My third post about motivation is inspired by the second talk I saw Michael Wu deliver recently – the Science of Gamification.
At the heart of gamification is the observation that we avoid work in preference to play. So perhaps if we can introduce elements of the game to the working world, we might be able to influence behaviour to achieve a business purpose.
Wu’s definition: gamification is the use of game mechanics/dynamics to drive game-like engagement and actions in non-game environments (e.g. work, education, exercise, etc.)
My interest was piqued with that mention of engagement… Here we are in the world of motivation once more. Wu demonstrated how gamification dynamics are mirrored throughout behavioural psychology and economics.
Hosted by Digital Surrey at Farnham University of Creative Arts and delivered in a lecture theatre, this whistle stop tour of gamification was like one of the best seminars you attended as a student. You could practically hear synapses snapping into action all round the room. The slide deck won’t do the live event justice but is an excellent resource.
Wu took us through Bartle’s four types of gamer.
- The Killer – no greater than 1% of the population, highly competitive and motivated by being challenged.
- The Achiever – around 10% of the population, driven by status and motivated by an increase of same.
- The Explorer – again around 10% of the population, driven by discovery and their own unique contributions and motivated by a call upon their unmatched skills at their own pace.
- And finally the Socialiser accounting for 80% of us – they hate confrontation and value relationships – they can be motivated by what Cialdini would call social proof.
What a relief to have some boxes to put people in! You can find out which box you fit in here.
We looked at Fogg’s behaviour model to examine the three factors which underlay why people do things: motivation, ability and trigger. Temporal convergence of these three factors results in action. Once motivation and ability cross the ‘activation threshold’, a trigger is required. For a Socialiser a trigger might be suggesting that all of their friends are already doing something. As an aside, Wu noted the games industry has been building games for Killers and Achievers for years, only addressing 11% of the market. Then along comes Farmville…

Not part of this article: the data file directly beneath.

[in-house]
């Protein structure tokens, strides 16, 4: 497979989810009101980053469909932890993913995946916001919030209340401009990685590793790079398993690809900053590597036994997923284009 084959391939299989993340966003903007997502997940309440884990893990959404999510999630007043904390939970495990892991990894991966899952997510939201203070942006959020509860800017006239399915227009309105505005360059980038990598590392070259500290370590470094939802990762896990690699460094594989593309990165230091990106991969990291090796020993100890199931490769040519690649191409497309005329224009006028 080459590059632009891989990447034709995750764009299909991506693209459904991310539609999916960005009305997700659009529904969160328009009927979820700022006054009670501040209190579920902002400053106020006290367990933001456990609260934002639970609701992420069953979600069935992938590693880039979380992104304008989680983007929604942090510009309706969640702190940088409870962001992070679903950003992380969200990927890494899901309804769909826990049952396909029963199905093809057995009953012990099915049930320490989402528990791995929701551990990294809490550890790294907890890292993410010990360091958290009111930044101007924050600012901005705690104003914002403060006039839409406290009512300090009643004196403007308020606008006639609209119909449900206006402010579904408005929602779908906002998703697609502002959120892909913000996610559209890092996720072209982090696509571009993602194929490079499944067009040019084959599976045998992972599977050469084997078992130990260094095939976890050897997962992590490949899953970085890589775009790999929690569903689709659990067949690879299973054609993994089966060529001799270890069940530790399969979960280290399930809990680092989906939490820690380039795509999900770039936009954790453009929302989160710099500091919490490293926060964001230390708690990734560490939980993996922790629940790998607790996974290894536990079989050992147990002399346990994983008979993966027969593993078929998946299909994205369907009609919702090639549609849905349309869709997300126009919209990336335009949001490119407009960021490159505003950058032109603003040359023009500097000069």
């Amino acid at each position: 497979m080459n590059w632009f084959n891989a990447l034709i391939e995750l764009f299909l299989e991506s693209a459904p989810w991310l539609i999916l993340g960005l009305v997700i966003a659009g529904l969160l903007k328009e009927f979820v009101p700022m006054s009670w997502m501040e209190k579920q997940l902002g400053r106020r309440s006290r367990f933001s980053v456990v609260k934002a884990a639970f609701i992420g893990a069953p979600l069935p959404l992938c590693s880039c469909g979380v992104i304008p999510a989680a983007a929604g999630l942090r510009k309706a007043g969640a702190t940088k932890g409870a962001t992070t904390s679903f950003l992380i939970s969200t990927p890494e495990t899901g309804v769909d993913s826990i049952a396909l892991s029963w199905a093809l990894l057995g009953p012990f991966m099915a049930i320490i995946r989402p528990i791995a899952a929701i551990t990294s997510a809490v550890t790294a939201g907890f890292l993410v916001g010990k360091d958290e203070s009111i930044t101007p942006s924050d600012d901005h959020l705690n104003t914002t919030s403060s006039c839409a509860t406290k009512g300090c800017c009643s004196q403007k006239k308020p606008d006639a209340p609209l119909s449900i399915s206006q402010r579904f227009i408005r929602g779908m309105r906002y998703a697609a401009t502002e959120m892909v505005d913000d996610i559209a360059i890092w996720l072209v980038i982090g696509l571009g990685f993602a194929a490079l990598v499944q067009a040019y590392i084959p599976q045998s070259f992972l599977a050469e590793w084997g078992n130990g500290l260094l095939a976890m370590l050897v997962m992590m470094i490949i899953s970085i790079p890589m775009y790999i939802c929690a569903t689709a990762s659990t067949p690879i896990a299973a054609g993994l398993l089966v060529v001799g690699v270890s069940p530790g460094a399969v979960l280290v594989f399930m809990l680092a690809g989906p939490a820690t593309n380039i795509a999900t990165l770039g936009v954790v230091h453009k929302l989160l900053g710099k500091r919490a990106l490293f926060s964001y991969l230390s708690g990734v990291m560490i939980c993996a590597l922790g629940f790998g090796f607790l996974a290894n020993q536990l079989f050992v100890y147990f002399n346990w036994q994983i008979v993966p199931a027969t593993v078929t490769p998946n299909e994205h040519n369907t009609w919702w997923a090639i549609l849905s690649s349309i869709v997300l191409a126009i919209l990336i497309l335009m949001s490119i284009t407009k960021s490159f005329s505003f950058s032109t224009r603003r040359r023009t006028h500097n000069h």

Wu covered Dan Pink’s intrinsic motivators, Maslow’s hierarchy of needs, Watson’s and Skinner’s Learning and Conditioning and Csikszentmihalyi’s ‘flow’. The parallels between behaviourist theory (and Nudge theory I might add) and gamification dynamics and mechanics are patent.
The theory was fab, but seeing it put into practice was amazing. In the Speed Camera Lottery example, the experimenters were able to effect a change in the public’s behaviour. They used a game mechanic to make a boring thing – driving within the speed limit – fun. The results were illuminating – during the experiment, the average speed on the road was reduced by 22%.
Keeping up with Michael was a brain workout. It was instructive and inspiring. As an infrequent game player, I hadn’t thought I would be interested in gamification. But the point of interest is not about the gaming environment.
What is fascinating is how effectively it can be applied at both a macro- and a micro-level. Gamification is a great tool for the ‘paternalistic liberalism’ that Thaler and Sunstein talk about in Nudge. And it can help create an environment that initiates change in how influencers engage with a brand or how members act in a team.
All you need to do to effect the change you need is find the right trigger for your subject… Simple…